The Swedish Medical Products Agency (Läkemedelsverket) and the National Board of Health and Welfare (Socialstyrelsen) issued a statement on Tuesday asking clinics to contact women with the implants from French company PIP, or Poly Implant Prothèse, and to advise them that the implants should be removed.
The agency added that the PIP implants have “poorer mechanical durability” and may contain tissue irritants. The risk of the fake breasts exploding was said to be bigger when compared with other silicone implants.
Sweden banned the company’s implants in March 2010, along with many other European countries, when it was discovered that substandard silicone gel was causing an unusually high number of implants to burst.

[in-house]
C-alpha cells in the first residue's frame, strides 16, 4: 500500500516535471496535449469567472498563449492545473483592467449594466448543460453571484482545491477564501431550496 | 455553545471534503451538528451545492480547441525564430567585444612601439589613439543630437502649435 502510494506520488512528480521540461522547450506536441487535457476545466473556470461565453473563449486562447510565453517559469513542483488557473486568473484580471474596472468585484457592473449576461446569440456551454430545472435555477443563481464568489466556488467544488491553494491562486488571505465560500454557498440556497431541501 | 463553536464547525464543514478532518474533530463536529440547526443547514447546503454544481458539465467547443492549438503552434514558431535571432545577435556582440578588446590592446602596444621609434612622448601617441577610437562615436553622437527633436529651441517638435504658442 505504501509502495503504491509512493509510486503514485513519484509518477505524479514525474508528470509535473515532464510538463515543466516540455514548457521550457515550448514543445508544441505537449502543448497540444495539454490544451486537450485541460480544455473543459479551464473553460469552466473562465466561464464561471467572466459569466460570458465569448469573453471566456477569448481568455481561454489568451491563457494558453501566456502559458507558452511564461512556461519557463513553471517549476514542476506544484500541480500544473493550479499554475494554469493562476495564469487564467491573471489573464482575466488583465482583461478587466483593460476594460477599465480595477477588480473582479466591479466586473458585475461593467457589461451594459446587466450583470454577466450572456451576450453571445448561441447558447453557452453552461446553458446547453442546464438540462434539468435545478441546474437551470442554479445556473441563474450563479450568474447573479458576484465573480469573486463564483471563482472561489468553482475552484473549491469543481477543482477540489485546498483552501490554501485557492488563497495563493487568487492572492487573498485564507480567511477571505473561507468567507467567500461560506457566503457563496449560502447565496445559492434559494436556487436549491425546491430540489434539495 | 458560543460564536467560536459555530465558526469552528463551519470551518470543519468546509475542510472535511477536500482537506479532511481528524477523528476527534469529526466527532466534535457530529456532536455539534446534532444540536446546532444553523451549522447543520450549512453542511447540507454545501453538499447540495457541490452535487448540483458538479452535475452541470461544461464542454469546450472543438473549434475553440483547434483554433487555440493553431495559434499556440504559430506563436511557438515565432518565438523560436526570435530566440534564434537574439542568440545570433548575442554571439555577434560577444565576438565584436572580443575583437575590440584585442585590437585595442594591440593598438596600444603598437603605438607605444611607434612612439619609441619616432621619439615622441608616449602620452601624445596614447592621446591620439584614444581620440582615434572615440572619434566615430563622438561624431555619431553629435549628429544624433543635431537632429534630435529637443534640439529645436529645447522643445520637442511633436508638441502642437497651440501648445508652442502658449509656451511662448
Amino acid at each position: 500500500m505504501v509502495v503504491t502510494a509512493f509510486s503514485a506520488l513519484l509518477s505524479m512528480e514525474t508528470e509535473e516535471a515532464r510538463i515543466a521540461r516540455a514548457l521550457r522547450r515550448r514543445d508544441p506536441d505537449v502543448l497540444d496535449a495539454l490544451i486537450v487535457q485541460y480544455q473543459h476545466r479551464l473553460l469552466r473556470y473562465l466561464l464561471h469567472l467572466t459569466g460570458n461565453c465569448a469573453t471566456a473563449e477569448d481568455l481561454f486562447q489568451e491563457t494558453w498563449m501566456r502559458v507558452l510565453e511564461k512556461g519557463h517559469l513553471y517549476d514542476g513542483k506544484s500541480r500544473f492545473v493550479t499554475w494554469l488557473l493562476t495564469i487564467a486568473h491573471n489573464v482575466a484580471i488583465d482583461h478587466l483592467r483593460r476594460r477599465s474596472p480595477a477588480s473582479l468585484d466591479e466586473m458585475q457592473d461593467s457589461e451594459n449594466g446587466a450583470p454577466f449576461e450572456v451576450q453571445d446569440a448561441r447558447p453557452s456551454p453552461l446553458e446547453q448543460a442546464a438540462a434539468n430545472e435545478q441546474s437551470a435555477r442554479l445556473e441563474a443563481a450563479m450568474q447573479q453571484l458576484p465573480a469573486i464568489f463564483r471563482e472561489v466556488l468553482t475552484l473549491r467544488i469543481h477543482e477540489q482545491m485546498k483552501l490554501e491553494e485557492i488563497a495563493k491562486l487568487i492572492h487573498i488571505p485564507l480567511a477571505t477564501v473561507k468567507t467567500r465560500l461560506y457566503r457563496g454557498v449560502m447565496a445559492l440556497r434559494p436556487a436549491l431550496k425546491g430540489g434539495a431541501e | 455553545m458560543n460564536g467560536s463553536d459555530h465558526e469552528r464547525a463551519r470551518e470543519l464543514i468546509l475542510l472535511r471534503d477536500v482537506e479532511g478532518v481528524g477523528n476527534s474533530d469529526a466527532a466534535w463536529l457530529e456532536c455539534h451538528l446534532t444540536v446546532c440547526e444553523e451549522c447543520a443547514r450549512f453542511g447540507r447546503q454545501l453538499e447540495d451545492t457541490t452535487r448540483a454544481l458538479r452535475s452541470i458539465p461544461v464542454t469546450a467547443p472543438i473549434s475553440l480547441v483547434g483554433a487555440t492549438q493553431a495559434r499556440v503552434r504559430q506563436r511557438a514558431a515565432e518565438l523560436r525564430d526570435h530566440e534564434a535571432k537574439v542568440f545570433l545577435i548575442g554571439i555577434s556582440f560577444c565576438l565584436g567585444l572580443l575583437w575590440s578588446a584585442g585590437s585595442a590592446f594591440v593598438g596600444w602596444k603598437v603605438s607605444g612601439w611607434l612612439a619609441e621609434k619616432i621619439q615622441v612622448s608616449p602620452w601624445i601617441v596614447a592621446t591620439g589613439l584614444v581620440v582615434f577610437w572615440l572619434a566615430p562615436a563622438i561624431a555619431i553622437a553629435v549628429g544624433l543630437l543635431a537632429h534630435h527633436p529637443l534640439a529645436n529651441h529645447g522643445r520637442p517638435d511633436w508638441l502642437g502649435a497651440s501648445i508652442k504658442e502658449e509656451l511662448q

While the authorities said on Tuesday that they saw no risk connected with keeping the PIP implants, they recommended that even women with no symptoms should have them removed to stay on the safe side.
Those who choose to keep the implants should be cautious and attentive towards any indication of burst implants, for example changing breast shape, pain, swelling, or swollen lymph nodes, the agency added.
An estimated 400,000 women in the world have had the implants.